Squatting with knee pain/ Semi-sumo Deadlifts, focus at the commercial gym

My dad taught me many things, even showed me some stuff in the gym.

BUT he never taught me to squat with a barbell OR deadlift.

Oddly enough, his back and legs were very strong. Not from barbell squats and deadlifts but from hard manual labor.

So when I started out at the gym I had no idea how to squat or deadlift and I never saw anyone do those exercises at the first few gyms I was at.

CRAZY, I know!

It was years of bodybuilding type routines, along with running for cardio.

My body changed from showing up and doing some work but the real transformation came when I started squatting and deadlifting.

Only problem was I learned on my own.

Back then it was bodybuilding magazines and the big guys in the back room of the gym.

The internet wasn't anything like it is today. There were no youtube squat tutorials.

Anyway, I learned to squat and deadlift on my own, radically changing my body AND my mind, in the process.

Here's the thing---- I'm still learning... and it's been fifteen years..

Here's something important I've learned:

One of the keys to training consistently and without setbacks is to always work on perfecting your technique.

AND (bonus tip) if you can't do one version of a lift, you can always modify it somehow.

For example when I couldn't hold a barbell on my back due to my shoulder injury, I found a way to squat with straps.

Or when I hurt my back and couldn't hold the position on a conventional deadlift without pain, I moved my feet out into a sumo position and could train the movement that way.

No matter where you are on your personal training journey, you CAN and SHOULD work on perfecting your technique on each barbell lift.

You don't have to follow the rules. Just because some guru says you MUST squat or deadlift a certain way, does not make it so.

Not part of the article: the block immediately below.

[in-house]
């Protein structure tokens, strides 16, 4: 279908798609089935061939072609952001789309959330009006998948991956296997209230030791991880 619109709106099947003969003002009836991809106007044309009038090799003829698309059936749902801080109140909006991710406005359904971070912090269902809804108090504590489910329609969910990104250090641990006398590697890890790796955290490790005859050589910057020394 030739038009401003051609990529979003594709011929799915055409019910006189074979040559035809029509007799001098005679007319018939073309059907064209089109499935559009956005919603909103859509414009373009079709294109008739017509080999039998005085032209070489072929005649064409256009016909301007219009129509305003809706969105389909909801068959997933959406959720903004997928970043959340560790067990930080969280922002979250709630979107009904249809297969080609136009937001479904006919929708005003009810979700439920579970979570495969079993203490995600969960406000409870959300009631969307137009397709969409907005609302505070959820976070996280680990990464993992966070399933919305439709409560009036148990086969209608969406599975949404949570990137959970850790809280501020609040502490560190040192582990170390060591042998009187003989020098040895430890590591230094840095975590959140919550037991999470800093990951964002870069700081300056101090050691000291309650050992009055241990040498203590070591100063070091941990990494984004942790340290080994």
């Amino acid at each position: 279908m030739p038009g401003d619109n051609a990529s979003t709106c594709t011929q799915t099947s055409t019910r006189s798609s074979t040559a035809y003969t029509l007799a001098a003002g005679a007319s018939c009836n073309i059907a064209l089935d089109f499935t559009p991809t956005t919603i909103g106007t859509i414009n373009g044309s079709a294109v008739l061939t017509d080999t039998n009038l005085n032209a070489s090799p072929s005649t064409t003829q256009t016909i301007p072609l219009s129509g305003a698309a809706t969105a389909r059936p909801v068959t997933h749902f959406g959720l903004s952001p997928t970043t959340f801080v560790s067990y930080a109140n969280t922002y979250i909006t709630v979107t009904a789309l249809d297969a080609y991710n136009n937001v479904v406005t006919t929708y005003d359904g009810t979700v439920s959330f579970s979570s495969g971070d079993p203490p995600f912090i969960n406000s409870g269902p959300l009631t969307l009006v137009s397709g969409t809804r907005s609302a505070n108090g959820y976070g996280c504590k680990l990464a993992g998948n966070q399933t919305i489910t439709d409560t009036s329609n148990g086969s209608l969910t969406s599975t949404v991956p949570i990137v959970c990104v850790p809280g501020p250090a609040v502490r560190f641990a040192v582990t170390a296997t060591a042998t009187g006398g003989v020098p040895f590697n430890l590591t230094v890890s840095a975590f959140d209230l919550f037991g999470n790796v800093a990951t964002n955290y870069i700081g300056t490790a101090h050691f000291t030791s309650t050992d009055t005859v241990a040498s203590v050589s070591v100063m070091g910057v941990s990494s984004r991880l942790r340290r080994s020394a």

Find what works for you.

I know that phrase gets thrown around haphazardly sometimes but here's what I mean as an example-

Squatting has been tough on my knee for awhile so I didn't try to push through the pain and be a tough guy.

I reduced the weight on the bar and tried that. Then I altered my stance. Worked on technique.

I tried box squats as a variation. Then I tried new shoes.

Now I am working on some pause squats.

I kept squatting but I reduced the volume by a significant amount.

All of these changes have helped.

I FOUND what WORKS for me.

Knee pain is going away and I am still training consistently.

Semi-sumo deadlifts

Training the deadlift more often appeals to me.

If I use the conventional stance I have a hard time recovering.

With the semi-sumo stance once a week (other day Sumo or conventional) I can recover better and get stronger.

Pretty simple and straightforward. You won't know until you try something like this.

FOCUS at the commercial gym

While I was doing my pause squats and semi-sumo deadlifts, a guy came over to talk to me.

I had my headphones on and I was trying to keep my head down so I could get "in the zone"... basically stay focused and not distracted.

Since I'm a friendly guy and I listen to people, this guy started chatting me up.

Noooooo, not today, I thought..

One of the BIG reasons I am going to build a garage gym is to avoid this from happening ever again.

Eventually I told the guy I need to focus and I have a lot of work to do but the distraction had already occurred.

If you train at a commercial gym you need to do whatever you can to focus.

Put your hoodie on, stare straight ahead, tell people: "not now chief, I'm in the zone.." whatever it takes!

Training time is sacred time.

There needs to be focus and purpose.

The more you PUT INTO it, the more you get OUT OF IT.

If you train at a commercial gym and you need a plan to follow- hit me up- I can write you a template for the month- Fill out the FORM HERE TO APPLY